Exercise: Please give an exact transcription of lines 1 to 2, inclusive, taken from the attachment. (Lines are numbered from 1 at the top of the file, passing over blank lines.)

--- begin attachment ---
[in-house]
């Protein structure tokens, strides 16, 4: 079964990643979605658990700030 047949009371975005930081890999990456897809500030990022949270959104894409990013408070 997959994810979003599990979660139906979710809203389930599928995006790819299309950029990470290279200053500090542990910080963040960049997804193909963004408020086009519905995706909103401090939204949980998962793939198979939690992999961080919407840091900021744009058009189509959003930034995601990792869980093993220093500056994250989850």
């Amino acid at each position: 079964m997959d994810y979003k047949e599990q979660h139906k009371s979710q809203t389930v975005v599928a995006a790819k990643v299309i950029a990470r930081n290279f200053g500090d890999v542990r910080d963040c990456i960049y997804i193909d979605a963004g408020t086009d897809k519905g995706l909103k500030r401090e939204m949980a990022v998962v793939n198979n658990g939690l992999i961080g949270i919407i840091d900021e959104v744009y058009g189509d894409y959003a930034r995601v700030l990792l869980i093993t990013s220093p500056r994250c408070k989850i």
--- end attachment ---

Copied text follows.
[in-house]
């Protein structure tokens, strides 16, 4: 079964990643979605658990700030 047949009371975005930081890999990456897809500030990022949270959104894409990013408070 997959994810979003599990979660139906979710809203389930599928995006790819299309950029990470290279200053500090542990910080963040960049997804193909963004408020086009519905995706909103401090939204949980998962793939198979939690992999961080919407840091900021744009058009189509959003930034995601990792869980093993220093500056994250989850």